Motion controller adds a new level of interaction
Fabric material feels nice
Responsive and smooth performance
Mobile VR experience is still largely static
It's front-heavy, unable to remain secure over our face
Few apps/games really make great use of the controller
Would you believe that it’s been two years already since Google Cardboard was first introduced to the world during Google I/O 2014? The platform, which was developed by Google, provided nearly anyone and everyone with an Android-powered smartphone with the taste of virtual reality – and without having to invest such a huge sum of money in the process, something that made it accessible to a broad range of people. Fast forward now to the present, the mobile virtual reality experience is evolving with the release of Google’s next-generation headset.
The level of immersion is undeniably critical in making virtual reality believable, so it’s going to be intriguing to see how the advances with the Google Daydream View will make for a convincing argument for the segment. Mobile VR as we’ve seen thus far, has been largely static in comparison to what commercial VR systems, such as the HTC Vive and Oculus Rift, have delivered for a decent time now. Let’s just cross our fingers and hope this next iteration is a leap forward – as opposed to just small step up from what we know and have.
Sorry Cardboard, you were cheap and readily available to the masses, but the comfort and ergonomics weren’t there at all. Thankfully Google’s approach this time is more mindful about those two qualities, seeing that the Daydream View adopts a design that’s more agreeable to the styling of today’s clothing – rather than the monolithic, sometimes sci-fi looking designs of other headsets. In fact, its design is inspired by the clothes we wear, so to that degree, there’s a friendlier demeanor to its particular look and feel.
While we applaud Google choice for the material employed by the headset, this breathable fabric-esque material dubbed “textiles,” they missed the mark in terms of its fitting. To be fair, though, the soft fabric material feels good over the skin and surrounding area that goes over our eyes. And the uniformity it exudes is much more charming in appearance than the prototype-esque aesthetics of the Samsung Gear VR, or the crudeness of the Cardboard headset.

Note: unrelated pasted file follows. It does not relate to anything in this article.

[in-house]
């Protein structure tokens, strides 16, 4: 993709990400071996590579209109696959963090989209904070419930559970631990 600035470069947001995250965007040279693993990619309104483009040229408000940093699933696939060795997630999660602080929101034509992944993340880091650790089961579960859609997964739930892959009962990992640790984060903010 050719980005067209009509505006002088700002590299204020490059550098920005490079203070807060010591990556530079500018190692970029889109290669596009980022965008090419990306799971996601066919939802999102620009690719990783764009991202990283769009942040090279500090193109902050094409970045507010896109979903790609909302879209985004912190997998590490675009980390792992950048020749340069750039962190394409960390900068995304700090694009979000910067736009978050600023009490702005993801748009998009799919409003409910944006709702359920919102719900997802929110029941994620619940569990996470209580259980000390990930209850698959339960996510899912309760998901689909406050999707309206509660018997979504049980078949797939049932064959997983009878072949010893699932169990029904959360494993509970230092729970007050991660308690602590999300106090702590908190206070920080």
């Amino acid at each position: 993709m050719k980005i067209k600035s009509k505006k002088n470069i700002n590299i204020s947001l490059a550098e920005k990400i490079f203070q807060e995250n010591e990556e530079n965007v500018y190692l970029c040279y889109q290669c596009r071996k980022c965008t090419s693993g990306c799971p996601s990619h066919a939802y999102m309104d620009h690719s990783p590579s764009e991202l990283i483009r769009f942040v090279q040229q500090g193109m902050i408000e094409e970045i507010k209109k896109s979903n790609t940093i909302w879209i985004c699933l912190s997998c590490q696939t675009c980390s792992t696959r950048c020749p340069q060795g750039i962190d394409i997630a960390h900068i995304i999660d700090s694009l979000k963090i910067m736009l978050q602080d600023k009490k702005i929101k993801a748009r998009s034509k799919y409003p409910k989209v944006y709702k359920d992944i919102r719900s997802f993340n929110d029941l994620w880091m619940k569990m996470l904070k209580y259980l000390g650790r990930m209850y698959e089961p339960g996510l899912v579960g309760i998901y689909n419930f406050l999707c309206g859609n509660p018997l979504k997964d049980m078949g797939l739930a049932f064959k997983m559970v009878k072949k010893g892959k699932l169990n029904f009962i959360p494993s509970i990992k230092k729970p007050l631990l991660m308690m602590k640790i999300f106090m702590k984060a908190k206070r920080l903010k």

However, having only a single, adjustable strap that goes around our head with the Daydream View, it doesn’t seem equipped at keeping itself propped up while it’s worn. When you place the Google Pixel XL into the headset, the phone’s weightiness causes the entire thing to become front heavy – making it a nuisance because of the constant need of being propped up using our free hand. Of course, this particular design flaw could be ameliorated by simply adding another strap that would go over the head.
Sure, the decision to go with a fabric exterior is a great direction for the headset’s overall design, but when it cracks under the weight when the handset is positioned into place, it’s more of an annoyance than anything else trying to constantly adjust the straps. Nice design, but that one flaw is glaring.
Really, there’s nothing to it with the setup process of the Google Daydream View. Once the Google Pixel XL is fastened safely into place, the sensors automatically launch the Daydream app. After that, all that’s needed to complete the initial setup process is to press and hold the home button on the new controller that comes included with the headset.
We will mention, however, that Google manages to at least plan accordingly with the controller. Its diminutive size, in fact, allows it to be tucked away in the inside of the headset when it’s not being used. For what it does in the VR world, this new accessory adds to the VR experience by providing us with an expressive and intuitive way of interacting with things. Not only does it have a touch sensitive pad, as well as the usual home, back, and volume controls, it’s capable of sensing motion. Call it the secret weapon in its arsenal, it’s similar in premise to other motion sensing controllers – like the Nintendo Wii remotes, DualShock 4, and even the HTC Vive controllers.